“There is a fundamental disconnect between the wealth of digital data available to us and the physical world in which we apply it. While the reality is three-dimensional, the rich data we now have to inform our decisions and actions remain trapped on two-dimensional pages and screens. This gulf between the real and digital worlds limits our ability to take advantage of the torrent of information and insights produced by billions of smart, connected products (SCPs) worldwide.” – Michael Porter and James Heppelmann[i]
The world around us as we know it is changing. We are living through a convergence of the physical and digital worlds that is taking place at an exponential pace. According to the research firm IDC, businesses were projected to have spent approximately $1.1 trillion in 2018 on digital transformation technologies – hardware, software, and services.[ii] Much of this massive spending has taken place within industry and manufacturing, and has ushered in an era now being called the Industrial Revolution 4.0 – or just Industry 4.0, to represent the fourth revolution that has occurred in manufacturing. Industry 3.0 witnessed the adoption of computers and automation and the enhancement of smart and autonomous systems fueled by data and machine learning. Industry 4.0 optimizes this revolution and allows for the cyber-physical systems, the internet of Things (IoT) – within Industry it is coined the Industrial IoT (IIoT), the Internet of Systems and smart connected products (SCPs).[iii] The digital world is based on 1s and 0s. The physical world is full of winners and losers. The current winners are making the necessary strategic changes to take advantage of this revolution and figuring out how to harness those 0s and 1s to lift the world around them and usher us into this new era.
We learned that any company that provides the necessary tools to enable a revolution will likely be successful and profit nicely. One shining example of a company doing exactly this is PTC. Now located in Boston’s innovation district, PTC is winning in the digital age and exemplifies what a company needs to do to survive. Originally founded in 1985 as a tech company that created Computer Aided Design (CAD) software using a unique set of algorithms to design and describe a physical object in the digital world. While witnessing several years of success, PTC expanded their offerings to include product lifecycle management (PLM) software and other various complementary services. During this time, PTC began facing increased competition and lost its dominance in the market. However, in 2010, Jim Heppelmann – who had been serving as the CTO for the past 10 years, was announced as the CEO and he sets course on a mission to revitalize the company after a “lost decade.”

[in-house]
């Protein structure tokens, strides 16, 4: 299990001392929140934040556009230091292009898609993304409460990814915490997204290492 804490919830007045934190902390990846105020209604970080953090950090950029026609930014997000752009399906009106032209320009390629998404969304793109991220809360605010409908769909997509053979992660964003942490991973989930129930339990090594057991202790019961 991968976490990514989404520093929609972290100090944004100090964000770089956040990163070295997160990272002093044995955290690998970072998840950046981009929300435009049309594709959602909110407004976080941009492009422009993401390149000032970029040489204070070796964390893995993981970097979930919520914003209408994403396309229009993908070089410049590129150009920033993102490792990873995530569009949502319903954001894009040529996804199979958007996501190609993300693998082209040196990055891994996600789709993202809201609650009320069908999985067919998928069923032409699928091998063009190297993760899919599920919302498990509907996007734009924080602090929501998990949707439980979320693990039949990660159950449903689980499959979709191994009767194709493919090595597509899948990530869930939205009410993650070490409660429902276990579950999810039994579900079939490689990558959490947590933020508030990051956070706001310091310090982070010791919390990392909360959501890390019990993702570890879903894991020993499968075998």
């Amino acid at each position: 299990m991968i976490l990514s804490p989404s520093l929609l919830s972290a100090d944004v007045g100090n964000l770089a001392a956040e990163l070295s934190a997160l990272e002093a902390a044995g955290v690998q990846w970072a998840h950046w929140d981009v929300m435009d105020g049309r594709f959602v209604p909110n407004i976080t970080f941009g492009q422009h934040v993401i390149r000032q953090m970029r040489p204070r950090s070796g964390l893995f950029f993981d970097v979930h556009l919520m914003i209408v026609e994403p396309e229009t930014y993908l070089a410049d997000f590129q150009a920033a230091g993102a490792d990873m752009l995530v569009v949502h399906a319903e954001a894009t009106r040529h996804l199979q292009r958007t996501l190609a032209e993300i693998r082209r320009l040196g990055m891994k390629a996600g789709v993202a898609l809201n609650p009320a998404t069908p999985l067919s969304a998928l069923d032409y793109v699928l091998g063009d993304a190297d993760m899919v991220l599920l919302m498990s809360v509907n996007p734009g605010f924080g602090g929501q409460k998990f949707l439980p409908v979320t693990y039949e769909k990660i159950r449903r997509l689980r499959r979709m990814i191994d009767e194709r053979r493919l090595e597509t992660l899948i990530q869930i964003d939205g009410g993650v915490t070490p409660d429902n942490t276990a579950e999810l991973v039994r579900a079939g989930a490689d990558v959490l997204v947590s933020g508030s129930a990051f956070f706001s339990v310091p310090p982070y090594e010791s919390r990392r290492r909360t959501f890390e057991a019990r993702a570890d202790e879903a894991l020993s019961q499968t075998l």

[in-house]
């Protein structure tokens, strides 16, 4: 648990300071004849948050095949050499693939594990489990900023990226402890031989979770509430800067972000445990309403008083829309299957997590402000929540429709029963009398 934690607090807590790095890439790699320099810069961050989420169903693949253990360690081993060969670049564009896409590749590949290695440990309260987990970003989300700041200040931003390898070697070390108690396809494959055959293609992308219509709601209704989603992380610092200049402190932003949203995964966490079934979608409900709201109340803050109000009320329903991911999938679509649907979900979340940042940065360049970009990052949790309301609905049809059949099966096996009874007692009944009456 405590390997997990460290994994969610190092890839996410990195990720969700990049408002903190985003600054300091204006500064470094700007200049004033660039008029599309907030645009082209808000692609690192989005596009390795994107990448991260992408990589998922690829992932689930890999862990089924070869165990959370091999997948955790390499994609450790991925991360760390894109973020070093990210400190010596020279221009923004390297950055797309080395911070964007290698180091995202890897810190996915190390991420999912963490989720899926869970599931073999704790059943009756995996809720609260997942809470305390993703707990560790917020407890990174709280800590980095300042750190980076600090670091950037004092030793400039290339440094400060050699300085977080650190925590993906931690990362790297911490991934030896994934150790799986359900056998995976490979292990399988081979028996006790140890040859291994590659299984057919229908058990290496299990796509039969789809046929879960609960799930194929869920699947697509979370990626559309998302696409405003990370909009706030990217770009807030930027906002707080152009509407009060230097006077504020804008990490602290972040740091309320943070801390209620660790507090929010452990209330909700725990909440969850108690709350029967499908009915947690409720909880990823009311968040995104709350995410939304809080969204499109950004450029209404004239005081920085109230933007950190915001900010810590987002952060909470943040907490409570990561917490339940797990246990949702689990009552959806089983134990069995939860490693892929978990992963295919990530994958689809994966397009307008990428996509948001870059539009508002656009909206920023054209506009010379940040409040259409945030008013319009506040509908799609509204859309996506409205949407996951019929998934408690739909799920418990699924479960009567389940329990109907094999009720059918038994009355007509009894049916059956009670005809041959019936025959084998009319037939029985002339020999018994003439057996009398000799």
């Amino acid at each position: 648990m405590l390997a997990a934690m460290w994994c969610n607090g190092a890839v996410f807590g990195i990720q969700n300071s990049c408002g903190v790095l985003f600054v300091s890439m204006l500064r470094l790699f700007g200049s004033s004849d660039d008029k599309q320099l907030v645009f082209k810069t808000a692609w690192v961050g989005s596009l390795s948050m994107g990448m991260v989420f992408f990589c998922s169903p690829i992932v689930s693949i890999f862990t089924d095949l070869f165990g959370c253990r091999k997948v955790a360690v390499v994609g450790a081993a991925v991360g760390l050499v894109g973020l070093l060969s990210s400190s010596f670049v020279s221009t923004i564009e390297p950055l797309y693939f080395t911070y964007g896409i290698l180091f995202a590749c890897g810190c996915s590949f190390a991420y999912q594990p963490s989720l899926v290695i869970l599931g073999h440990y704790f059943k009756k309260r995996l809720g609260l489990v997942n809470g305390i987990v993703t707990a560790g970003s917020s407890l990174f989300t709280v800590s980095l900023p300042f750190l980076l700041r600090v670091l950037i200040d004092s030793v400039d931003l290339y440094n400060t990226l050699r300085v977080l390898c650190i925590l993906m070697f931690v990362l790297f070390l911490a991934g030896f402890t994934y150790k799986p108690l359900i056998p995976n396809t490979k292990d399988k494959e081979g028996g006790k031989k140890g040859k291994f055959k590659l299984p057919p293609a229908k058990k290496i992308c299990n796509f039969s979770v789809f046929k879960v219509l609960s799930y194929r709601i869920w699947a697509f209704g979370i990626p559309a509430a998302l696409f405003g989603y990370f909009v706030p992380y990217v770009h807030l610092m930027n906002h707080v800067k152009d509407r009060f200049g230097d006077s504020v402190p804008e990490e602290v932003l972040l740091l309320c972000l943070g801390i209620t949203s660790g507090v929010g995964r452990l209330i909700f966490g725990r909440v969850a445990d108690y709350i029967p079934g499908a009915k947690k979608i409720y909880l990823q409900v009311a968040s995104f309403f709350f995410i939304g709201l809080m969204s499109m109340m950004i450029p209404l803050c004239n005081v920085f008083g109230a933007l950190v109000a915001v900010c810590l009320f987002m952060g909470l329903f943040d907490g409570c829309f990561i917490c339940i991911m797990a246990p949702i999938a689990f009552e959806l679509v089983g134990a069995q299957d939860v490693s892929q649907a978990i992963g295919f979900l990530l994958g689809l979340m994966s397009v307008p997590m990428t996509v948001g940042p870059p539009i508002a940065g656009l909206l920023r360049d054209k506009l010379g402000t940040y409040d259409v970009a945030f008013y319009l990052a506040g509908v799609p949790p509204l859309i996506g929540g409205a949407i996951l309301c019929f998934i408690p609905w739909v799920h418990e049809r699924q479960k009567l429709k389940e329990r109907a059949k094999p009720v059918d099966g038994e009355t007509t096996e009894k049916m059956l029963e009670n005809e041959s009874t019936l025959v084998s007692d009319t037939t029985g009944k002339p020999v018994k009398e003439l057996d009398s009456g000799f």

Through a series of strategic acquisitions focused at developing a product suite spanning across the full digital spectrum, making the physical world more productive and efficient. PTC’s strategy and products team sought to develop a product suite, while still rooted in CAD and expanding on PLM, that brought the necessary tools to engineer’s desk and manufacturing floor. These software products developing an end-to-end IoT application enablement and cloud-based platform as a service (ThingWorx), IoT connectivity (Axeda), analytics (ColdLight), augmented reality (Vuforia), and industrial automation (Kepware). Additionally, several recent partnerships such as Rockwell Automation – including a $1 billion investment in PTC in 2018[iv], Microsoft – bringing in Azure and Hololens technologies, and Ansys – providing real-time simulation in a design environment, brings together capabilities only found in PTC’s software suite[v].